Dietmar Harhoff Does the Instrument of Opposition During the Patent Filing Process Need to Be Improved?

Dietmar Harhoff is Director at the Max Planck Institute for Innovation and Competition in Munich where he heads the department of Innovation and Entrepreneurship Research. Furthermore, he is an Honorary Professor for Entrepreneurship and Innovation at the Ludwig Maximilian University Munich. Harhoff’s research focuses on innovation research, entrepreneurship, intellectual property and industrial economics and has been published in a large number of renowned journals. He also serves as a scientific advisor for public and private organizations and chairs the Commission of Experts for Research and Innovation that has been appointed by the German Federal Government. Furthermore, he is an elected member of the German Academy of Science and Engineering (acatech), the German Academy of Sciences Leopoldina and the Bavarian Academy of Sciences (BAdW).

Area of Research

Innovation Research and Management, Entrepreneurship, Strategic Management, Empirical Economics, Industrial Economics, Corporate Finance, Empirical Methods/Econometrics and Statistics, Economic Policy

Dietmar Harhoff, Georg von Graevenitz and Stefan Wagner. "Conflict Resolution, Public Goods and Patent Thickets." Management Science 62, 3 (2016): 704-721.  

since 2014

Director

Ludwig Maximilian University Munich (Ludwig-Maximilians-Universität München)

Research Center for Entrepreneurship and Innovation

since 2013

Director

Max Planck Society (more details)

Max Planck Institute for Intellectual Property and Competition Law

since 1998

Director

Ludwig Maximilian University Munich (Ludwig-Maximilians-Universität München)

Entrepreneurship Center

2010

Visiting Professor

Stanford University

Department of Economics and Stanford Institute of Economic Policy Research

2007-2011

Research Professorship

Ludwig Maximilian University Munich (Ludwig-Maximilians-Universität München)

2007-2011

Research Dean

Ludwig Maximilian University Munich (Ludwig-Maximilians-Universität München)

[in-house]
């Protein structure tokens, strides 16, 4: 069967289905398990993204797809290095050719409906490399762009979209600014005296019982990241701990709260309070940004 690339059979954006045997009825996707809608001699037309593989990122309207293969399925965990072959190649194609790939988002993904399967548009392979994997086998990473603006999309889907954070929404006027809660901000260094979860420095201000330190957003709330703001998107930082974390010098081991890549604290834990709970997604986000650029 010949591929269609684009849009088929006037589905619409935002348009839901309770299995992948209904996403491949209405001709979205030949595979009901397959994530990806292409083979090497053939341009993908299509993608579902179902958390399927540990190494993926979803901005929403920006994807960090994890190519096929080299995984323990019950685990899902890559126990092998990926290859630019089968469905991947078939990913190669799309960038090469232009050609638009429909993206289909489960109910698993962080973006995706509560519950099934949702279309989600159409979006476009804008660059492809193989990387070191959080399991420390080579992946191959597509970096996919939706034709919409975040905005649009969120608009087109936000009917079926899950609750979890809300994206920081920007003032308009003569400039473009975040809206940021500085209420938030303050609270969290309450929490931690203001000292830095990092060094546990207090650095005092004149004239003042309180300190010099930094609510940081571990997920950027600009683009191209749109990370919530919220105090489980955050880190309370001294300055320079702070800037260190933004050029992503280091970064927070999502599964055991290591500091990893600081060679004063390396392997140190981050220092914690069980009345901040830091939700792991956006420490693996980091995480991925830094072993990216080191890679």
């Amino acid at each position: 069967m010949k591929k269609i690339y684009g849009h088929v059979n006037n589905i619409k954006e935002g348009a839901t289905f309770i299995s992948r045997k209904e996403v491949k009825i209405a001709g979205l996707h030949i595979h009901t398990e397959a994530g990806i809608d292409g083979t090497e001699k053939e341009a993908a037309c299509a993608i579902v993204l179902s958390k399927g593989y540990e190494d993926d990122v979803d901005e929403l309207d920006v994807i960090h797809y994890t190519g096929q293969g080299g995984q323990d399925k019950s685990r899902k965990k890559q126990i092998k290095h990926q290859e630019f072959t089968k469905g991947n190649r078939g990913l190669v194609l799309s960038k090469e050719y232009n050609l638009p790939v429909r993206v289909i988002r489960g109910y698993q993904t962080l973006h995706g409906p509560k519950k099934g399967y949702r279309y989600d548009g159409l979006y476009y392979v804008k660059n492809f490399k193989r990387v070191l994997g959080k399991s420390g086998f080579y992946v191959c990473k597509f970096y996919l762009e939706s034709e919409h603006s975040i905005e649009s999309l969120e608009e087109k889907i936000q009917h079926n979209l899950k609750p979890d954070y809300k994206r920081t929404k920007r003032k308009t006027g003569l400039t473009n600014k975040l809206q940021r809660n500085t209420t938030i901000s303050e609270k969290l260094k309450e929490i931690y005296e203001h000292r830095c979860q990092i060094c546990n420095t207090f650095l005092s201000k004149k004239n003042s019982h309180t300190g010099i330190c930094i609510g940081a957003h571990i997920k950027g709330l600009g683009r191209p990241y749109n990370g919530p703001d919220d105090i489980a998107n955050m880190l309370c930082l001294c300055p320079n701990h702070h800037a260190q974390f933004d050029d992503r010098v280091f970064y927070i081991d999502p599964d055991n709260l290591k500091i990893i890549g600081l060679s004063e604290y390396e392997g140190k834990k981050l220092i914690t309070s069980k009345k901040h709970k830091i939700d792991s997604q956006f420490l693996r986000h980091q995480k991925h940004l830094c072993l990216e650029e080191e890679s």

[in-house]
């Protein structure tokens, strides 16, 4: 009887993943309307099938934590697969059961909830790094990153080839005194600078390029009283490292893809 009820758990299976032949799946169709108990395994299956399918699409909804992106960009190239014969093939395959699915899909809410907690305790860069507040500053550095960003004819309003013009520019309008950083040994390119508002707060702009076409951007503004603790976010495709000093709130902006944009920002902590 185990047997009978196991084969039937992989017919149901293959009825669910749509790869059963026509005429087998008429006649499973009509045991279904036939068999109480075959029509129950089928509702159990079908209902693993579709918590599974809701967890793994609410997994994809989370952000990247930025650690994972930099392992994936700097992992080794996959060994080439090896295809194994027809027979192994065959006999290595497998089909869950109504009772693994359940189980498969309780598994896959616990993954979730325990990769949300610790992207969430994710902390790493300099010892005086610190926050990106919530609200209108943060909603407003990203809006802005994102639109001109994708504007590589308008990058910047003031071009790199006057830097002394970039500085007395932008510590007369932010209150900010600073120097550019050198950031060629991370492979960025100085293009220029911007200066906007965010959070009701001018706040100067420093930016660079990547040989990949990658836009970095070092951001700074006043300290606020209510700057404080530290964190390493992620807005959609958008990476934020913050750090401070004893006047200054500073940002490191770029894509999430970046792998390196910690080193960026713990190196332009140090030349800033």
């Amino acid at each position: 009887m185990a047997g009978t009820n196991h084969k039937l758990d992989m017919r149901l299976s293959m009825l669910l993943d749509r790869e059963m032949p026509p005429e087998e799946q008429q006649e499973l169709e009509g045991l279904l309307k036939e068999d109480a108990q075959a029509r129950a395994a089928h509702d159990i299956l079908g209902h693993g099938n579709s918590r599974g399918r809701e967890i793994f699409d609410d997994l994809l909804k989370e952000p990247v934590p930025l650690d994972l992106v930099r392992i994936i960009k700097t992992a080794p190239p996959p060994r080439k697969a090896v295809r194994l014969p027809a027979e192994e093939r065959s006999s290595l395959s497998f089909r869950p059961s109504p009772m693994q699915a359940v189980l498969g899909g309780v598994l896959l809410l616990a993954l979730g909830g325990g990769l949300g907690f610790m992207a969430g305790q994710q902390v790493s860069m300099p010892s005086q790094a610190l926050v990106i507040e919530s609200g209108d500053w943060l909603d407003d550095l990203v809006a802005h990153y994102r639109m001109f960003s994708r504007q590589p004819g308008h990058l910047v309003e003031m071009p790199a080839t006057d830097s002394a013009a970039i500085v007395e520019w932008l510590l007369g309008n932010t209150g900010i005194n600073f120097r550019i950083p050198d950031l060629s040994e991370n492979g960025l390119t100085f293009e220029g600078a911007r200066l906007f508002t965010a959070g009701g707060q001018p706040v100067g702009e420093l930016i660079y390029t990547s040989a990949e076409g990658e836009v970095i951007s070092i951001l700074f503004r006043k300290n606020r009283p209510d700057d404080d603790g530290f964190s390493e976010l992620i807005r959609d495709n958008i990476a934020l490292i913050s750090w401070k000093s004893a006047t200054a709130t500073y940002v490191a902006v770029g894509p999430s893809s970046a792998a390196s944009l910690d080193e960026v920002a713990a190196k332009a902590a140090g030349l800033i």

Munich School of Management

2005-2007

Dean

Ludwig Maximilian University Munich (Ludwig-Maximilians-Universität München)

Munich School of Management

2001

Visiting Professor

University of Cambridge

Sloan School of Management

1998-2013

Professor

Ludwig Maximilian University Munich (Ludwig-Maximilians-Universität München)

Faculty of Business Administration

1997-1998

Research Professor

Berlin Social Science Centre (WZB)

1995-1998

Associate Scientific Director,

Centre for European Economic Research (ZEW)

Corporate Taxation and Public Finance

1993-1995

Assistant Professor

University of Mannheim (Universität Mannheim)

1993

Visiting Scholar

Massachusetts Institute of Technology (MIT)

Sloan School of Management

1991-1993

Senior Researcher

Centre for European Economic Research (ZEW)

1985

Research Engineer

Institute for Production Systems and Design Technology (IPK)

1984

Visiting Scientist

University of Birmingham

Department of Mechanical Engineering

1996

Habilitation in Economics

University of Mannheim (Universität Mannheim)

Faculty for Economics and Statistics

1991

PhD in Philosophy

Massachusetts Institute of Technology (MIT)

Sloan School of Management

1987

Master of Public Administration

Harvard University

John F. Kennedy School of Government

1984

Diplom in Mechanical Engineering

Technische Universität Dortmund

Department of Mechanical Engineering

- Academy of Management

- American Economic Review

- Econometrica

- Economics of Innovation and New Technology

- Empirical Economics

- European Economic Review

- ifo-Studien

- International Journal of Industrial Organization (IJIO)

- Jahrbücher für Nationalökonomie und Statistik

- Journal of Banking and Finance

- Journal of Empirical Finance

- Journal of Engineering Technology Management

- Journal of Labor Economics

- Journal of Population Economics

- Management Science

- RAND Journal of Economics

- Regional Science and Urban Economics

- Research Policy

- Review of Economics and Statistics

- Small Business Economics

- Zeitschrift für betriebswirtschaftliche Forschung (ZfbF)

- Zeitschrift für Betriebswirtschaft (ZfB)

- American Economic Association (AEA)

- Center for Economic Policy Research (CEPR), London

- Center for Economic Studies (CESifo), Munich